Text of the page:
When the newlywed Frautschis planned their first home in Madison, they rejected a staid design by Frank M. Riley and reminisced about the country houses they had seen in France, where they had met and married. They chose Cerny, an architect in Chicago, who had apprenticed with revivalist architect David Adler and had studied art in France. His designs captured the rambling, additive quality of medieval French architecture, while his interiors combined tradition and modernism.
The L-shaped white sandstone house recalls a French Norman farmhouse, with front-and-side-facing gables and massive end chimneys. A segmental archway, reminiscent of breezeways between house and barn in rural France, links the ell to the central porch, which spans the house’s side-gabled core. At the junction of the ell nestles a round stair tower projecting above the roof. The tower, along with the rough-textured walls, the heavy but simple archway, and the hipped dormer windows of irregular sizes and orientations all lend a rustic charm. Inside, a sculptural stairway with an iron balustrade spirals up to the tower’s timbered conical roof. At the west end of the house, the living room features a parquet ceiling and French windows opening onto the lake.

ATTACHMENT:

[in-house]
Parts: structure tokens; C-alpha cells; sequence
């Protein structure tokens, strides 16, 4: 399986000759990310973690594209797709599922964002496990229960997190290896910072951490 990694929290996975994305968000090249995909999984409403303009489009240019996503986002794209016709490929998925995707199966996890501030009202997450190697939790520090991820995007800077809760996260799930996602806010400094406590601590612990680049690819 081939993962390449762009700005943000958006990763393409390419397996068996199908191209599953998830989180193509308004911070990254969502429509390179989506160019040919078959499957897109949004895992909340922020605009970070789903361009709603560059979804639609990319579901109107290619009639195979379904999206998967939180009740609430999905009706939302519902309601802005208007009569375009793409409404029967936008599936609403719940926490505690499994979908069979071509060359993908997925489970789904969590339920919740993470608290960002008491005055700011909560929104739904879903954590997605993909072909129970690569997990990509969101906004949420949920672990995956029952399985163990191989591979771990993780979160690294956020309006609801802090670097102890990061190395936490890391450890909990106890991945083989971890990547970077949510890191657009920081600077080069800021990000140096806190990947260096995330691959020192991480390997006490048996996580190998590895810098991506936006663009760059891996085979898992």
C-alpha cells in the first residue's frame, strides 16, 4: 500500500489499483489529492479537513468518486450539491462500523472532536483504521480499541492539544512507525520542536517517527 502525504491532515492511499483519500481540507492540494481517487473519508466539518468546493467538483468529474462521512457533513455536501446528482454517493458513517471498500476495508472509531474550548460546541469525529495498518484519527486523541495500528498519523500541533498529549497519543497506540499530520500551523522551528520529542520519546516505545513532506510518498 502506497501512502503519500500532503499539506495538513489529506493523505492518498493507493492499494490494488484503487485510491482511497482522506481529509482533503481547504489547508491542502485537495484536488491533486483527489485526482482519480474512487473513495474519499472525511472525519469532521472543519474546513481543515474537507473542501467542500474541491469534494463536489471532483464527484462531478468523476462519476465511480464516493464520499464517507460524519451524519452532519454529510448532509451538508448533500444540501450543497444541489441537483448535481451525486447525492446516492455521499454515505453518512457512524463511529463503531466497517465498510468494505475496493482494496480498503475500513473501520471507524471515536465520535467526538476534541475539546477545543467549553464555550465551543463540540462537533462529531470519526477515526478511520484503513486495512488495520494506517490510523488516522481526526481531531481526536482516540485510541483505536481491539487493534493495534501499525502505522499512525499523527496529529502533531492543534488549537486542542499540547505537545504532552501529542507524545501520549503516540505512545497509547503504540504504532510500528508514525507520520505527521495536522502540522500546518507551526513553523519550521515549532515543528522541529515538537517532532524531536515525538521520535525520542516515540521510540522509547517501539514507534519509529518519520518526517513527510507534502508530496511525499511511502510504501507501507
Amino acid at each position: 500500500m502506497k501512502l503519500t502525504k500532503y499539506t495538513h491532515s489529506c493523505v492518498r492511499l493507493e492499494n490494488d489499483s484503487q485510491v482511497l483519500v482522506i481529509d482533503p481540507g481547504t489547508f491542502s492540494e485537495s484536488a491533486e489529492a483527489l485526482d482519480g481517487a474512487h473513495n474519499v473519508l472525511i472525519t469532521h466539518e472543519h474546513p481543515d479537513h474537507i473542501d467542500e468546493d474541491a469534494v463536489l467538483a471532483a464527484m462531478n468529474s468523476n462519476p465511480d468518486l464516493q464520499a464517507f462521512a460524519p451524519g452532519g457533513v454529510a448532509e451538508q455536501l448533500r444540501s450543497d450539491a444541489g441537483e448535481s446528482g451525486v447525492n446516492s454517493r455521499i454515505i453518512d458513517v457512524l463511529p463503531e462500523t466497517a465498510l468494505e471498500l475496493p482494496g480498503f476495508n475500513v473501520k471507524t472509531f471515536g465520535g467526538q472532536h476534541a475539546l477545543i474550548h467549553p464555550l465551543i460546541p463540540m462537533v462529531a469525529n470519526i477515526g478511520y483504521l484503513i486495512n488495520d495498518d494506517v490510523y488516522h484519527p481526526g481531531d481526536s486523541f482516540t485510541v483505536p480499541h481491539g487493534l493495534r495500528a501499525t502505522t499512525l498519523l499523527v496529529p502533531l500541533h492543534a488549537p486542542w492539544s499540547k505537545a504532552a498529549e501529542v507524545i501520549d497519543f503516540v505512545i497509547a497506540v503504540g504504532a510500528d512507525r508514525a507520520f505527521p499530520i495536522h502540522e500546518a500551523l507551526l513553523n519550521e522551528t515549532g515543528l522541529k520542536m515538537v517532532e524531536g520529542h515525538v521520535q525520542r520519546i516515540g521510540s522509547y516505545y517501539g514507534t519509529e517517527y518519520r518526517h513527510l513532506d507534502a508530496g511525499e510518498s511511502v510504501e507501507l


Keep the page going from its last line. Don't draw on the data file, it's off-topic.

The Frautschis sold the house in the late 1940s and later commissioned Cerny to design another traditional house next door at 29 Fuller Drive. By the 1940s, Cerny had become so successful that his designs often appeared in Town and Country and House and Garden.